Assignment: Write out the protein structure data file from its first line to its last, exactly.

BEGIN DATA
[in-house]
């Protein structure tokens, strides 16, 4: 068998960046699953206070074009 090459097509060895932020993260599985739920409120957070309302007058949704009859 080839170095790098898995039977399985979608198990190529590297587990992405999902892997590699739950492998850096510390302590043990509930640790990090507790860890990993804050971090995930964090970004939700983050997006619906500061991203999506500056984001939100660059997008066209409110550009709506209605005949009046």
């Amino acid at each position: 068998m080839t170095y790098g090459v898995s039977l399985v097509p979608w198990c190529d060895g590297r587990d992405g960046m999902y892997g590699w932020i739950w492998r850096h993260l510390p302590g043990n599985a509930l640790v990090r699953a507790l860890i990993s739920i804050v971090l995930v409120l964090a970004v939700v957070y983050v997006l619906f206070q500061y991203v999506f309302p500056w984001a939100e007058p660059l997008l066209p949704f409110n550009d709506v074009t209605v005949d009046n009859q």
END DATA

[in-house]
């Protein structure tokens, strides 16, 4: 068998960046699953206070074009 090459097509060895932020993260599985739920409120957070309302007058949704009859 080839170095790098898995039977399985979608198990190529590297587990992405999902892997590699739950492998850096510390302590043990509930640790990090507790860890990993804050971090995930964090970004939700983050997006619906500061991203999506500056984001939100660059997008066209409110550009709506209605005949009046």
């Amino acid at each position: 068998m080839t170095y790098g090459v898995s039977l399985v097509p979608w198990c190529d060895g590297r587990d992405g960046m999902y892997g590699w932020i739950w492998r850096h993260l510390p302590g043990n599985a509930l640790v990090r699953a507790l860890i990993s739920i804050v971090l995930v409120l964090a970004v939700v957070y983050v997006l619906f206070q500061y991203v999506f309302p500056w984001a939100e007058p660059l997008l066209p949704f409110n550009d709506v074009t209605v005949d009046n009859q």